Commodities regulator sues Intrade over trading in U.S.
WASHINGTON (Reuters) - The Commodity Futures Trading Commission on Monday sued the owner of the prediction market and betting website Intrade, alleging that the company allowed unauthorized trading by U.S. customers.
The civil suit, filed in U.S. District Court in Washington, D.C., said Intrade offered trading to U.S. customers on the future prices of commodities such as gold and crude oil despite a 2005 agreement not to offer trades on those and other items.
Intrade, based in Dublin, Ireland, did not immediately respond to a request for comment.
The electronic exchange offers a wide array of subjects to bet on, such as which film will win the Academy Award for Best Picture or whether Syria President Bashar al-Assad will remain in power into 2013.
Intrade is not supposed to accept or execute orders from U.S. customers on subjects that fall within the CFTC's ban on trading options off-exchange, but it did so from September 2007 through June 2012, the suit said.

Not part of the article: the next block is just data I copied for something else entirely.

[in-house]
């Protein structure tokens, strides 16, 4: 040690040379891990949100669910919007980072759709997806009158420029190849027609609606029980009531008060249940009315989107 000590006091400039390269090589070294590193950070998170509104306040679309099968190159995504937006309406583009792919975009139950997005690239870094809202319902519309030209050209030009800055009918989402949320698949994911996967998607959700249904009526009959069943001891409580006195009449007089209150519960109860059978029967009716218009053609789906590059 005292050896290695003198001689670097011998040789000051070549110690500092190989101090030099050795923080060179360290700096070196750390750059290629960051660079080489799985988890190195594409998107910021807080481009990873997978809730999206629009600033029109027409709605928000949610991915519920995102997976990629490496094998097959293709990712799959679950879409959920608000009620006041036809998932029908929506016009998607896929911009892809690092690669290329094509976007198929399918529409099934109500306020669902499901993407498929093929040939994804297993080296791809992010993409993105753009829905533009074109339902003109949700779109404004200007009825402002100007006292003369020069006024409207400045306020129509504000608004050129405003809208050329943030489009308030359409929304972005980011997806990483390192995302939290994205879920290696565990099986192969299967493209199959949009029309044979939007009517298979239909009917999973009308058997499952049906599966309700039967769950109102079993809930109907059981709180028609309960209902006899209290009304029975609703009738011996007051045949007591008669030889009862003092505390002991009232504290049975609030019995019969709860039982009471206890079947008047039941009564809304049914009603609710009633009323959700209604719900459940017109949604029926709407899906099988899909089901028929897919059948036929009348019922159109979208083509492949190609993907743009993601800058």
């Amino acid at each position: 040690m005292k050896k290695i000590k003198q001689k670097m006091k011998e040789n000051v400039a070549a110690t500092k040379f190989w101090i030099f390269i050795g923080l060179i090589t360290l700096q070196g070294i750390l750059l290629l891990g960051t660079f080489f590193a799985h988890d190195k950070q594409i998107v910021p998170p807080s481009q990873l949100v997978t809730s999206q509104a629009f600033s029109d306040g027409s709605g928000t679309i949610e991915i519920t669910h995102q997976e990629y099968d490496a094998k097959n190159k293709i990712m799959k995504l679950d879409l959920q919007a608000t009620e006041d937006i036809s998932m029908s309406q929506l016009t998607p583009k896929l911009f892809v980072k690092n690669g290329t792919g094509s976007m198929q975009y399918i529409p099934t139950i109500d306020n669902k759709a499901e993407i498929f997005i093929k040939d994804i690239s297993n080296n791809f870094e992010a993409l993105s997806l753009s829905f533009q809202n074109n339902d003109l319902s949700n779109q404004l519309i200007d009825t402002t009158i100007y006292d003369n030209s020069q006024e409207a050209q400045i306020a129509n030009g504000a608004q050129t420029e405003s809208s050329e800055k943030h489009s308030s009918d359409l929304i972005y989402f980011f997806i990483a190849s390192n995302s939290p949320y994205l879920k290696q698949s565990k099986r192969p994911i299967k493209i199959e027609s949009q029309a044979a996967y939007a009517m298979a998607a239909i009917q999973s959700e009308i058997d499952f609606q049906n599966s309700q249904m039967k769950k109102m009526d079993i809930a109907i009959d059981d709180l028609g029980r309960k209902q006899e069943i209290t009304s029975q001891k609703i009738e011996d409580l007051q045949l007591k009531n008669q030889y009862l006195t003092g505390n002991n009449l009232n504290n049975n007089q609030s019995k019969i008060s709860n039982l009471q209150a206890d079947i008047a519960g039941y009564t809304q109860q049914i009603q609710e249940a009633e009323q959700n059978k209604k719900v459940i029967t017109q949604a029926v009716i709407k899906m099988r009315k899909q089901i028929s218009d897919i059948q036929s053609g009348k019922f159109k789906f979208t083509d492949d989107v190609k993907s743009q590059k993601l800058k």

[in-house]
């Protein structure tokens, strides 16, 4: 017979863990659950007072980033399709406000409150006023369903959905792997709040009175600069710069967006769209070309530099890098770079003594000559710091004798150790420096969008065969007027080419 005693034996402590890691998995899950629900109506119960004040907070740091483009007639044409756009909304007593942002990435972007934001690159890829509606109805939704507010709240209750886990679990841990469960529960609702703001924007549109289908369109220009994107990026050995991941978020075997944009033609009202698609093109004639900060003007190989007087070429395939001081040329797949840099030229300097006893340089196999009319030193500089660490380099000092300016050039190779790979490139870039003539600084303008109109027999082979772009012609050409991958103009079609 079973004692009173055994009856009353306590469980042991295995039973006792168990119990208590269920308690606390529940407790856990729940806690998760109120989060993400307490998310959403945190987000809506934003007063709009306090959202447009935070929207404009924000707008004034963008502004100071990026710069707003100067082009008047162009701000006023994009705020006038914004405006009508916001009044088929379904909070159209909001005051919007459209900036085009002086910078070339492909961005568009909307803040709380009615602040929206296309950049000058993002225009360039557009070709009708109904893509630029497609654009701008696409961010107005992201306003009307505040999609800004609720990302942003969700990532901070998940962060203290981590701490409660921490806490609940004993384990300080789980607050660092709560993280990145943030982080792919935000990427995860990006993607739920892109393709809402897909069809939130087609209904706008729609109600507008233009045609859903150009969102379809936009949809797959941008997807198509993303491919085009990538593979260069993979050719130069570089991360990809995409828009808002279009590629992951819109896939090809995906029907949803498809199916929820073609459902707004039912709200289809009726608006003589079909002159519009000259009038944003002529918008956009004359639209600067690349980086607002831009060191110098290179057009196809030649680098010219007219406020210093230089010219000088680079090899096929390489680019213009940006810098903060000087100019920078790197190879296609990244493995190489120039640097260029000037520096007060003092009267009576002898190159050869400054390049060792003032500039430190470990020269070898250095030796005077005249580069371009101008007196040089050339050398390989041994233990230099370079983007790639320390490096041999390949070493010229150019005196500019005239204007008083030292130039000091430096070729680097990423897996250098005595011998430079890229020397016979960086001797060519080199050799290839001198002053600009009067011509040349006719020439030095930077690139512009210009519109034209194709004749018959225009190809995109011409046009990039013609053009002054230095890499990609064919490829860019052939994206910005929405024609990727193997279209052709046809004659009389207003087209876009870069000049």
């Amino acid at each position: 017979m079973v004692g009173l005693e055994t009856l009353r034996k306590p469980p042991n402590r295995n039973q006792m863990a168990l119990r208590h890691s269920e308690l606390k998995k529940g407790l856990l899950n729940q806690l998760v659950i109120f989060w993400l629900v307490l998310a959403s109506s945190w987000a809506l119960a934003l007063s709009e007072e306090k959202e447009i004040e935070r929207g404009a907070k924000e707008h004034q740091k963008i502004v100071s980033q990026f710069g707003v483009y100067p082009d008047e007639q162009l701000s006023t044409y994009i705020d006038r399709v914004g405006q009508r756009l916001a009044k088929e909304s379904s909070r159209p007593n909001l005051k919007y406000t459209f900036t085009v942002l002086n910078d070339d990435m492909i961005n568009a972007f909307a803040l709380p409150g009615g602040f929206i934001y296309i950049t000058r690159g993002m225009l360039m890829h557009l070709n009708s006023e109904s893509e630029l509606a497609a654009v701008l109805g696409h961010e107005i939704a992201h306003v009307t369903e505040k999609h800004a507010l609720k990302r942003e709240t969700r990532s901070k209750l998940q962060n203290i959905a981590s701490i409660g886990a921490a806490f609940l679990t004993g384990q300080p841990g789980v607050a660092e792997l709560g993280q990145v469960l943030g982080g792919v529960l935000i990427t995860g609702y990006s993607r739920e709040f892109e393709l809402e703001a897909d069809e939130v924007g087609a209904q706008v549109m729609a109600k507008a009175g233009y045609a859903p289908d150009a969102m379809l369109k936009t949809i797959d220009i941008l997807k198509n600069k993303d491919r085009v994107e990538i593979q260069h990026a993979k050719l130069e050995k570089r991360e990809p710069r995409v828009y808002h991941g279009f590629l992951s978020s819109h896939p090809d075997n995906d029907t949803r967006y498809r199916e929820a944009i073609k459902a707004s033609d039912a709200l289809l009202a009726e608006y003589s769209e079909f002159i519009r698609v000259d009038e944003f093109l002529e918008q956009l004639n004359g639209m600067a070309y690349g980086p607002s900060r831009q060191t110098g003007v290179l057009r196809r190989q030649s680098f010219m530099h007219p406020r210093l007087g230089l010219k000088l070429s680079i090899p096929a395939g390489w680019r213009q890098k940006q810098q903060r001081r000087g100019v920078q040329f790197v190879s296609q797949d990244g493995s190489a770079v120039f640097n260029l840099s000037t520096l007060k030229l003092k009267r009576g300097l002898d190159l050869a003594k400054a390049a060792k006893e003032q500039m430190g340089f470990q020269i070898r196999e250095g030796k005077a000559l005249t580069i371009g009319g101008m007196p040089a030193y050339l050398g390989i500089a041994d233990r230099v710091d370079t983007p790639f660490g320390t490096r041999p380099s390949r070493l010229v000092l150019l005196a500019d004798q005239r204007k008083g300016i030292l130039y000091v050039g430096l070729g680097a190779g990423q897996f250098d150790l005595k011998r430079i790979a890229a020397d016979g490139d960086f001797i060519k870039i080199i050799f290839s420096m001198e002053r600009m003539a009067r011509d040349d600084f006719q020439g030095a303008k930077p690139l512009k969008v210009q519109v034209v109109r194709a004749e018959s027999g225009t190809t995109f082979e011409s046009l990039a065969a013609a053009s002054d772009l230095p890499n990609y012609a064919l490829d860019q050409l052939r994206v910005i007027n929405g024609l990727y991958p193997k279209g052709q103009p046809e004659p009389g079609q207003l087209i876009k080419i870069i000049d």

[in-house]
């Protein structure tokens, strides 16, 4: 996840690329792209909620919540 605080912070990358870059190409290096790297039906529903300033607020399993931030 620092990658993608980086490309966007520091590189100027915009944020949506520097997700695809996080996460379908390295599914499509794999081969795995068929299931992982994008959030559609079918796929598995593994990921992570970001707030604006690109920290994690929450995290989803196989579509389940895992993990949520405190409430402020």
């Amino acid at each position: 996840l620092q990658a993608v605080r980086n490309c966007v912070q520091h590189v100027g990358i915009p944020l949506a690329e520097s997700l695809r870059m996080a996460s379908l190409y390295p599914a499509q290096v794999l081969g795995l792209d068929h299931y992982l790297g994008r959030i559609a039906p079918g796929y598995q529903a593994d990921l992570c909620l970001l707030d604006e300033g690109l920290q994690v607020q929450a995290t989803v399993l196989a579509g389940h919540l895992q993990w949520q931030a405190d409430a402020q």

The suit further alleged that the company misled the CFTC by submitting a form each year certifying that it limited trades to eligible participants when it did not.
The commission notified Intrade's parent company, Trade Exchange Network Ltd, of alleged violations of their 2005 agreement in March, but the company "has failed to cure, or attempt to cure, its violations," the suit said.
The suit asks a federal judge to find Intrade in violation of federal commodities law, issue an injunction against any illegal conduct and fine the company.
(Reporting by David Ingram; Editing by Gerald E. McCormick and Kenneth Barry)